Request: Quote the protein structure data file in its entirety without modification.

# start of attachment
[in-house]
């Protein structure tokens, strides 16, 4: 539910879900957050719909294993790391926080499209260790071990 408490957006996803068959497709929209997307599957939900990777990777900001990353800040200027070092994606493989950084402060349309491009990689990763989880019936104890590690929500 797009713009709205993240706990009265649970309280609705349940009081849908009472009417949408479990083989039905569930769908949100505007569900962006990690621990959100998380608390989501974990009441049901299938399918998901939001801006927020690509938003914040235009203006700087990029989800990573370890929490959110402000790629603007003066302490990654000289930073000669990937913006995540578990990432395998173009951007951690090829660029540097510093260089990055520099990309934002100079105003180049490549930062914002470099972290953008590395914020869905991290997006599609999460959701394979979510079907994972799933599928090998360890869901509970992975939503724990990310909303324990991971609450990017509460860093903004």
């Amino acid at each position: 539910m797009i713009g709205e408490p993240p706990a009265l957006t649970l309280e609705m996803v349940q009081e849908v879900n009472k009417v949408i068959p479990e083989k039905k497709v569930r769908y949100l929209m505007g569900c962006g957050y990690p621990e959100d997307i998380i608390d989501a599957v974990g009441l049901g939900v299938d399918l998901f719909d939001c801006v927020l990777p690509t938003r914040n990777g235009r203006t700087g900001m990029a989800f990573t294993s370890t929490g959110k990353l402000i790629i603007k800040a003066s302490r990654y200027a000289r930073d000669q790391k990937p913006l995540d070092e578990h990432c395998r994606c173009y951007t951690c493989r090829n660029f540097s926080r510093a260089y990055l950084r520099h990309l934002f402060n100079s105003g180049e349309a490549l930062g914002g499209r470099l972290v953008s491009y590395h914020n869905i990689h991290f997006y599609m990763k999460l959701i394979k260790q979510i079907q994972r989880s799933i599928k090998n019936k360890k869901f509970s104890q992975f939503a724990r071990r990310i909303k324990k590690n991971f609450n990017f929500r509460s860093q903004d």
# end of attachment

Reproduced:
[in-house]
């Protein structure tokens, strides 16, 4: 539910879900957050719909294993790391926080499209260790071990 408490957006996803068959497709929209997307599957939900990777990777900001990353800040200027070092994606493989950084402060349309491009990689990763989880019936104890590690929500 797009713009709205993240706990009265649970309280609705349940009081849908009472009417949408479990083989039905569930769908949100505007569900962006990690621990959100998380608390989501974990009441049901299938399918998901939001801006927020690509938003914040235009203006700087990029989800990573370890929490959110402000790629603007003066302490990654000289930073000669990937913006995540578990990432395998173009951007951690090829660029540097510093260089990055520099990309934002100079105003180049490549930062914002470099972290953008590395914020869905991290997006599609999460959701394979979510079907994972799933599928090998360890869901509970992975939503724990990310909303324990991971609450990017509460860093903004």
């Amino acid at each position: 539910m797009i713009g709205e408490p993240p706990a009265l957006t649970l309280e609705m996803v349940q009081e849908v879900n009472k009417v949408i068959p479990e083989k039905k497709v569930r769908y949100l929209m505007g569900c962006g957050y990690p621990e959100d997307i998380i608390d989501a599957v974990g009441l049901g939900v299938d399918l998901f719909d939001c801006v927020l990777p690509t938003r914040n990777g235009r203006t700087g900001m990029a989800f990573t294993s370890t929490g959110k990353l402000i790629i603007k800040a003066s302490r990654y200027a000289r930073d000669q790391k990937p913006l995540d070092e578990h990432c395998r994606c173009y951007t951690c493989r090829n660029f540097s926080r510093a260089y990055l950084r520099h990309l934002f402060n100079s105003g180049e349309a490549l930062g914002g499209r470099l972290v953008s491009y590395h914020n869905i990689h991290f997006y599609m990763k999460l959701i394979k260790q979510i079907q994972r989880s799933i599928k090998n019936k360890k869901f509970s104890q992975f939503a724990r071990r990310i909303k324990k590690n991971f609450n990017f929500r509460s860093q903004d």